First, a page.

Under the Human Rights Code, “Disability” means,
- Any degree of physical disability, infirmity, malformation or disfigurement that is caused by bodily injury, birth defect or illness and, without limiting the generality of the foregoing, includes diabetes mellitus, epilepsy, a brain injury, any degree of paralysis, amputation, lack of physical co-ordination, blindness or visual impediment, deafness or hearing impediment, muteness of speech impediment, or physical reliance on a guide dog or other animal or on a wheelchair or other remedial appliance or device
- A condition of mental impairment or a developmental disability
- A learning disability, or a dysfunction in one or more of the processes involved in understanding or using symbols or spoken language
- A mental disorder, or
- An injury or disability for which benefits were claimed or received under the insurance plan established under the Workplace Safety and Insurance Act, 1997
This definition includes disabilities of different severity, visible as well as non-visible disabilities, and disabilities the effects of which may come and go.
Personal Assistive Devices:
Assistive devices help an individual with a disability conduct everyday tasks and activities; examples include laptops, pocket recorders, hearing aids, teletypewriters (TTY), digital audio players, walkers, scooters, canes, oxygen tanks, note-taking devices, etc.
Service animals are used by people with many kinds of disabilities. Examples of service animals include dogs used by people who are blind, hearing alert animals for people who are deaf, deafened or hard of hearing, and animals trained to alert an individual to an oncoming seizure and lead them to safety (Guide to the Accessibility Standards for Customer Service, Ontario Regulation).
A “Support Person” accompanies a person with a disability, in order to help with communication, mobility, personal care or medical needs or with access to goods or services. Medical needs may include, but are not limited to, monitoring an individual’s health or providing medical support by being available in the event of a seizure. A Support Person may be a paid professional, a volunteer, family member or friend of the person with a disability (Guide to the Accessibility Standards of Customer Service, Ontario Regulation).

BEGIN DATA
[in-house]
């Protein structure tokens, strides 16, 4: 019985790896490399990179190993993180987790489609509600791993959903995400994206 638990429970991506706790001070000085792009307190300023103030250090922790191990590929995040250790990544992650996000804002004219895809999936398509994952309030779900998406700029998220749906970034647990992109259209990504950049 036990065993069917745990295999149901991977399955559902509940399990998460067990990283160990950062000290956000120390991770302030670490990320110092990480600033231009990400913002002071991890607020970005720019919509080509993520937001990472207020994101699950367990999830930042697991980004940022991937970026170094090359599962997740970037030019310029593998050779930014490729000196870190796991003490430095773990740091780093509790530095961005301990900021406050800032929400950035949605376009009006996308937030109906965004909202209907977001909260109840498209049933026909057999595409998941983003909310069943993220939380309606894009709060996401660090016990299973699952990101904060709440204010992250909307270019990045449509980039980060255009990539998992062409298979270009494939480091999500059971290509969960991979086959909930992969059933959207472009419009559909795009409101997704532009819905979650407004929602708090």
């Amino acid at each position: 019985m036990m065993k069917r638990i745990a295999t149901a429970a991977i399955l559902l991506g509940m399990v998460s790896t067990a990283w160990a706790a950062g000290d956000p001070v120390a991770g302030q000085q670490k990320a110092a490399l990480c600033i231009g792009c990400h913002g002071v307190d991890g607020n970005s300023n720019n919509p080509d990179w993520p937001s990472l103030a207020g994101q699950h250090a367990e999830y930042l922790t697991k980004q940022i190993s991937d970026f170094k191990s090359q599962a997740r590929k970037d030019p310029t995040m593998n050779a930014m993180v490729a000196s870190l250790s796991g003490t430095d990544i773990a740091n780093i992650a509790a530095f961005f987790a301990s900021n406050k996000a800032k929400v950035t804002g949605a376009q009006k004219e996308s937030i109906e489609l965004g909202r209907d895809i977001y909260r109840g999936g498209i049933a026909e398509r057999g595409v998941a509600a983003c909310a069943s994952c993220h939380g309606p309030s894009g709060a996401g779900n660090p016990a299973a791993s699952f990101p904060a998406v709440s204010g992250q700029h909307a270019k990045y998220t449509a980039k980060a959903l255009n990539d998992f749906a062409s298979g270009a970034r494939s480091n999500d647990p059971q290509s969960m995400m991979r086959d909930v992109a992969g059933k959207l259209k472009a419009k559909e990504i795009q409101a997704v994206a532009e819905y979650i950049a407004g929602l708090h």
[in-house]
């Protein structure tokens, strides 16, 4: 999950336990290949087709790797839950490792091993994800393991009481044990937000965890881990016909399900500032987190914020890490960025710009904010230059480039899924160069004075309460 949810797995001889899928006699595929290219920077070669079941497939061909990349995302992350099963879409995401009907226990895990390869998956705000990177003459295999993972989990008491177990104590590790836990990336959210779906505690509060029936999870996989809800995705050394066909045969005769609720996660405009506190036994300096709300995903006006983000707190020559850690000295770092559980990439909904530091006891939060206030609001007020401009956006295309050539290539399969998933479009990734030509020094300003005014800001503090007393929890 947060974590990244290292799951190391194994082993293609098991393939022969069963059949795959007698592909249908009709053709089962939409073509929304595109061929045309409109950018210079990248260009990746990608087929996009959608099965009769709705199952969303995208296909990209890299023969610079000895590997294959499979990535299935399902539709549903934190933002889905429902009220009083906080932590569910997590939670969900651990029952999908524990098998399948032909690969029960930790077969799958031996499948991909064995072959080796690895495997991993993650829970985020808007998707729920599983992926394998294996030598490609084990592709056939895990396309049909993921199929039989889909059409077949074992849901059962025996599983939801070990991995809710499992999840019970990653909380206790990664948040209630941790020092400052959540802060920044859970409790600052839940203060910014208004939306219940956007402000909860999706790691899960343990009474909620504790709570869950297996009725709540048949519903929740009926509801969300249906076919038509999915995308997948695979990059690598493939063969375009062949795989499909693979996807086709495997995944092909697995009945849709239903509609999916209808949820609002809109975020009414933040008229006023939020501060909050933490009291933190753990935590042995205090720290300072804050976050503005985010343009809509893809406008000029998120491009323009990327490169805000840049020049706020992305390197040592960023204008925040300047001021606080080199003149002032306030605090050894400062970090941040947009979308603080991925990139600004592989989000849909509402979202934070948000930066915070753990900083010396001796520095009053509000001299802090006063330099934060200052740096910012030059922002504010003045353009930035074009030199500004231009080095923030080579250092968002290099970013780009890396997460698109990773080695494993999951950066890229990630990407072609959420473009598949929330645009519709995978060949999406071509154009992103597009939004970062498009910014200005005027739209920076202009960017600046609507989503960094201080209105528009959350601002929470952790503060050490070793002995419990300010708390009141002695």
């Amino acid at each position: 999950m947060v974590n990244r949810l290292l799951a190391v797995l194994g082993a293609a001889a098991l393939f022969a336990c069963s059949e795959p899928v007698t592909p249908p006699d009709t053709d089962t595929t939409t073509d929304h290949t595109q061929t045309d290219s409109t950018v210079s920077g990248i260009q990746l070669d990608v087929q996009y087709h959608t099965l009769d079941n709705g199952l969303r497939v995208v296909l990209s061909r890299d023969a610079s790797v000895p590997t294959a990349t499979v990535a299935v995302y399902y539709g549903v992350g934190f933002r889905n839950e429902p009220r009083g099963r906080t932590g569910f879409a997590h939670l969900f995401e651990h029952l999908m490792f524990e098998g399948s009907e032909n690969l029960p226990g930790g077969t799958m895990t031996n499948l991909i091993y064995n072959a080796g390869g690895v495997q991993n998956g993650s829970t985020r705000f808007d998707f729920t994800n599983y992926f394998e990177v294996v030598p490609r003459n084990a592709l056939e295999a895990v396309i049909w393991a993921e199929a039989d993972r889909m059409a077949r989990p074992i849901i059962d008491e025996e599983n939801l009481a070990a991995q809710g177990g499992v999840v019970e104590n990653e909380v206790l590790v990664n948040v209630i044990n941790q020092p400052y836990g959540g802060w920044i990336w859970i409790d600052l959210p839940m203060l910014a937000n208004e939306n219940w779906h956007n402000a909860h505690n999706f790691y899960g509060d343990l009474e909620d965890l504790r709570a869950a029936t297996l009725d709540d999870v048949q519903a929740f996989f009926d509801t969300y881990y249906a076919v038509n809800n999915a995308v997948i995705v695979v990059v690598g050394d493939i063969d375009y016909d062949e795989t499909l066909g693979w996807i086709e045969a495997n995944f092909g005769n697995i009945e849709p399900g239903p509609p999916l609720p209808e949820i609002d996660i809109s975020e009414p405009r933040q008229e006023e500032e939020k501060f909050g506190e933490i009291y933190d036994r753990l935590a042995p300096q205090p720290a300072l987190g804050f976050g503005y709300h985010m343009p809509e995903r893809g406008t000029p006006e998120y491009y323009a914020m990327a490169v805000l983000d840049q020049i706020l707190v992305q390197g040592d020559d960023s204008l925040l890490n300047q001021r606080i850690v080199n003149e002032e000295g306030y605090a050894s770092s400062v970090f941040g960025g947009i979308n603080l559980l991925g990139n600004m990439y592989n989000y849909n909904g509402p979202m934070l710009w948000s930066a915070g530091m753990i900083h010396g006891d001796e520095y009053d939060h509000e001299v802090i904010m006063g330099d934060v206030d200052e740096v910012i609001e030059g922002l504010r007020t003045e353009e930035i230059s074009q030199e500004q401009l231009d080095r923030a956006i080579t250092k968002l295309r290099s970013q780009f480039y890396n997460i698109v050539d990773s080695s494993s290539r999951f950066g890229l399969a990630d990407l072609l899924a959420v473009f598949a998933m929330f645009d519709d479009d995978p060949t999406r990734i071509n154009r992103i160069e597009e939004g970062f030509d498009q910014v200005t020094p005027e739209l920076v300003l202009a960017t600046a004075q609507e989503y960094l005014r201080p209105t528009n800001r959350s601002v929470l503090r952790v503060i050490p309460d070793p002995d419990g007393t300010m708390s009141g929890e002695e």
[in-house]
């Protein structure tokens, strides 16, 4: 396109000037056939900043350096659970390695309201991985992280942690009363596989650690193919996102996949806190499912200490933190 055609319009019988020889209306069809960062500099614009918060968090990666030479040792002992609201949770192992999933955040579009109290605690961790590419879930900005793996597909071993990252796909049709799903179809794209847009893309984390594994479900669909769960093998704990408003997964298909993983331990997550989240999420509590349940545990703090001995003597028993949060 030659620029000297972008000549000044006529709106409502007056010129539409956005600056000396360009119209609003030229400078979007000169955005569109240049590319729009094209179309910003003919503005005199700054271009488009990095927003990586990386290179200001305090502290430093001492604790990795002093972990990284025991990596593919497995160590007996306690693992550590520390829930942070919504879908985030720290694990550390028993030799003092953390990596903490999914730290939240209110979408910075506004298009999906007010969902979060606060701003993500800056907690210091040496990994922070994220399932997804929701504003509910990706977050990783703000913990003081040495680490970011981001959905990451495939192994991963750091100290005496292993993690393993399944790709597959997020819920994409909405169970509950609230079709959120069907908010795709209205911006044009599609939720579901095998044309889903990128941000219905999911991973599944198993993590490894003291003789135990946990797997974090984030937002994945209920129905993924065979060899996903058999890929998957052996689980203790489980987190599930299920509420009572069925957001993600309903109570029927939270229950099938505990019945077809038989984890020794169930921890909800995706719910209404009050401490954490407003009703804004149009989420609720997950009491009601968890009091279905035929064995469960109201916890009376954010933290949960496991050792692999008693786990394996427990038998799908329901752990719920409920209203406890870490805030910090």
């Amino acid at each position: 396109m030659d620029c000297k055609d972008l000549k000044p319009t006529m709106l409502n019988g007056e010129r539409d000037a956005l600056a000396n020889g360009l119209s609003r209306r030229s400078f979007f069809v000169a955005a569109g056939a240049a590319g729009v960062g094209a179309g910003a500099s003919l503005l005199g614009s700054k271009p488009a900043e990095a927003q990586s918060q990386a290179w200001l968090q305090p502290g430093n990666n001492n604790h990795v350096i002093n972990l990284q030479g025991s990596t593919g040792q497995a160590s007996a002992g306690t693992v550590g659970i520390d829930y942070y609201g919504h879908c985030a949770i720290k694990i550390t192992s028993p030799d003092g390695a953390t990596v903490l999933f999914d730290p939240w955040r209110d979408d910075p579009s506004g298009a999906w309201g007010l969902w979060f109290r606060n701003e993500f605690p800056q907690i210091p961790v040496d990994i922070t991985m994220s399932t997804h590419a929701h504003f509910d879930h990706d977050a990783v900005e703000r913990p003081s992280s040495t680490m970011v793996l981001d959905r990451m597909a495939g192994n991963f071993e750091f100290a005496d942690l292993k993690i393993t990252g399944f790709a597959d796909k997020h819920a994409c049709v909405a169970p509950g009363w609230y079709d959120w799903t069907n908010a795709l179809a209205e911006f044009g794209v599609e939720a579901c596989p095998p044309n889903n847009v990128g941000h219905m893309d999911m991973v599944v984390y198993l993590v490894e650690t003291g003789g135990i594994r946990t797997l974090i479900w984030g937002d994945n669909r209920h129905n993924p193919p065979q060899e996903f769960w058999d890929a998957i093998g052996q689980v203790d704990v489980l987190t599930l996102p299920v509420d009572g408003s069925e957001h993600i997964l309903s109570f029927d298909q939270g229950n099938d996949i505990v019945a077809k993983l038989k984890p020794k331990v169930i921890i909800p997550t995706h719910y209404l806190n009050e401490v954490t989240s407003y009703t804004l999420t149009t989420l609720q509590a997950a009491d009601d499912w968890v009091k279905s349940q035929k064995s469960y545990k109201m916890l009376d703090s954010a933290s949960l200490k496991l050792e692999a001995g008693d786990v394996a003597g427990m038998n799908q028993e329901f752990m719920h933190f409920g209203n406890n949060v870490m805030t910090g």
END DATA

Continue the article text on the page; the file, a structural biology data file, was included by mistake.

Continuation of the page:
A customer with a disability is valued and deserving of effective and full service.
Freedom from control or influence of others – freedom to make one’s own choices.
Customers with disabilities fully benefit from the same services, in the same place and in the same or similar way as other customers.
Graham will ensure that we identify and remove barriers to access for people with disabilities by outlining the following:
- Encouraging persons with disabilities to use their own personal assistive devices to access our services
- Communicating with persons with disabilities in a manner that takes into account his or her disability
- Allowing persons with disabilities to be accompanied by a guide dog or service animal in premises that is owned by Graham and is open to the public, unless the animal is excluded by another law. If a service animal is excluded by law, other measures will be used to provide services to the person with a disability
- Permitting persons with disabilities who use a support person to bring that person with them while accessing services in premises open to the public or third parties
- Providing notice when facilities or services that people with disabilities rely on to access or use Graham’s services are temporarily disrupted
- Training staff, volunteers, contractors and any other people who interact with the public or other third parties on a number of topics outlined in the customer service standard
- Establishing a process for people to provide feedback on how services to people with disabilities are delivered, how Graham will respond to any feedback, and take action on any complaints
- The information regarding the feedback process will be readily available to the public
- Documenting in writing all of Graham’s policies, practices, and procedures for providing accessible customer service
- Notifying customers that documents required under the customer service standard are available upon request
- Providing the documents required under the customer service standard to a person with a disability in a format that takes into account the person’s disability